Comment by steex — December 19, 2012 @ 2:36 pm

  18. What was the estimated distance of that mammoth of a home run?

    Comment by Seb — December 19, 2012 @ 3:34 pm

  19. When me and my cousin talk about Lidge ever, Pujols home run is the first thing we mention that how awesome it was. How Houston hitters were barely hitting dingers by tapping balls, barely getting them in RF or LF stands and Pujols just crushed that pitch to show them how to hit HRs.

    Comment by binqasim — December 19, 2012 @ 3:35 pm


    Comment by binqasim — December 19, 2012 @ 3:38 pm

  21. I just texted a Cardinals fan friend of mine asking him what Brad Lidge’s most memorable moment was and he said the K to end the World Series. I asked him about the Pujols HR and he said “that was great but it doesn’t beat winning a WS”. I’m gonna have to agree with him on this one.

    Comment by Jim — December 19, 2012 @ 4:04 pm

  22. In fairness, his follow-up response makes it sound like the question he actually chose to answer was “what was Brad Lidge’s greatest moment?” rather than “what was Brad Lidge’s most memorable moment?”

    His most memorable moment should be the first one you think of, good or bad, not the moment you can remember and then qualitatively determine to be the greatest.

    Comment by steex — December 19, 2012 @ 4:29 pm

  23. “Despite a great career, he’ll always be remembered for being on the wrong end of one of baseball’s most memorable moments.”



    A Phillies fan

    p.s. Thanks for the memories, Brad.

    Comment by china_dave — December 19, 2012 @ 4:31 pm

  24. Also surprising, no .gifs of unhittable sliders.

    Outside of Philadelphia, I would guess the Pujols HR is more well remembered, and that the 2008 World Series is remembered more for the weather (and “World ****ing Champions”).

    Comment by James — December 19, 2012 @ 4:49 pm

  25. “Fair or not, that homer is the first thing that jumps to everyone’s mind when they think of Lidge.”


    Comment by Phils_Goodman — December 19, 2012 @ 4:55 pm

  26. Pujols’ homer didn’t end up meaning a thing. The Cards lost the series anyway.

    That strikeout was far more memorable, IMO.

    Comment by Tim L — December 19, 2012 @ 5:00 pm

  27. But memorable does not equal impactful. Whether the homer ultimately meant anything or not, it’s very memorable. Many people’s most distinct memory of Ozzie Smith is him doing a backflip as he ran out onto the field, but I’m pretty sure it never impacted the results of any game.

    At any rate, this is clearly very subjective. There’s no objective way to define what someone else remembers most.

    Comment by steex — December 19, 2012 @ 5:25 pm

  28. People in Philadelphia don’t consider the perfect saves stat memorable. What they find memorable is that he struck out the last batter to win the city’s first championship in 25 years.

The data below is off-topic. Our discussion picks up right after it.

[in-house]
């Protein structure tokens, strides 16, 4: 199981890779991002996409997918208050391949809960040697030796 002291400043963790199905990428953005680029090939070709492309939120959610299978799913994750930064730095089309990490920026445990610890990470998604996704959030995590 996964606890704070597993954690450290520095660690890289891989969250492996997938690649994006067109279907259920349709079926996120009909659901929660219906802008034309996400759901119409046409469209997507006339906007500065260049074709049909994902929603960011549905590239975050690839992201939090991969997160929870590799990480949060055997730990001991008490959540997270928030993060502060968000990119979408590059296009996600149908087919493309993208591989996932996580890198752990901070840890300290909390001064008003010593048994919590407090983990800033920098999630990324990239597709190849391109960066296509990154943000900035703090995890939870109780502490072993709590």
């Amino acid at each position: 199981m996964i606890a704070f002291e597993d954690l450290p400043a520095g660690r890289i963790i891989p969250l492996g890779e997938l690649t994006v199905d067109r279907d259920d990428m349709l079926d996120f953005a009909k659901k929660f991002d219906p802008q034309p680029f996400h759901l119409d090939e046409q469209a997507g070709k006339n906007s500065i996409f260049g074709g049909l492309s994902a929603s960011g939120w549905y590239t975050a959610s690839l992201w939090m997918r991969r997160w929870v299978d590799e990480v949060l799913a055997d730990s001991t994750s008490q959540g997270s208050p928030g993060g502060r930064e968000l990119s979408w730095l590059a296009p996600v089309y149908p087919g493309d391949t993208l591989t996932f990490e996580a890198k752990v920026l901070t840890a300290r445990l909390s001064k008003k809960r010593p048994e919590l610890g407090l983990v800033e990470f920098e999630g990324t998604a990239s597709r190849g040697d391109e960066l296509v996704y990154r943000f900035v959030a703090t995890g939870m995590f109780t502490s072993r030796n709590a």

Comment by Mcneildon — December 19, 2012 @ 6:07 pm

  29. Also in this video, Mike Shannon being a buzzed unbearable homer. As a non cards fan in Missouri, he makes me hate them.

    When I think of Lidge, I think of his celebration winning the World Series.

    Comment by Antonio bananas — December 19, 2012 @ 6:48 pm

  30. Like the other Phillies fans I was looking forward to seeing the final out of the 2008 Season: a perfect season, Philadelphia’s first championship in 25 years and a rain delayed game screwed up by Bud Selig – seriously you don’t get any more memorable than that!

    Comment by Alan — December 20, 2012 @ 4:44 am

  31. I’m with Mike, it’s the first thought I have when thinking of Lidge. The Damon 57 pitch at bat and subsequent double steal in ’09 is up there too

    A damn fine pitcher

    Comment by JC — December 20, 2012 @ 5:44 am

  32. Poor wording by claiming to speak for “everyone” as far Lidge’s most “memorable” moment – an absolute statement about something pretty subjective. I had forgotten about the HR myself, but I could see how someone more invested in that game than me would remember it.

    Comment by KM — December 20, 2012 @ 12:22 pm

  33. I immediately thought of the Pujols HR when I saw the headline, because I’ve had this same conversation with my brother (who’s a Phillies fan). What’s so incredible to me about that home run is the fact that it’s memorable despite ultimately not mattering. It’s like Carlton Fisk’s HR or Byung-Hyun Kim’s blown saves – the series went the other way, but they’re what everyone remembers.

    Comment by BD — December 20, 2012 @ 4:27 pm

  34. just a warning if you haven’t clicked the video link yet. CLICK MUTE FOR THE LOVE OF GOD. I had no idea the cards announcers were that bad.

    Comment by MFYG — December 20, 2012 @ 4:42 pm

  35. I figured it would be the Pujols homer in the NLCS when I saw the title. That moment was unforgettable.

    I’m an Angels fan, so there was no vested interest in either of those teams (or in the Phillies).

    Comment by Daniel — December 20, 2012 @ 7:46 pm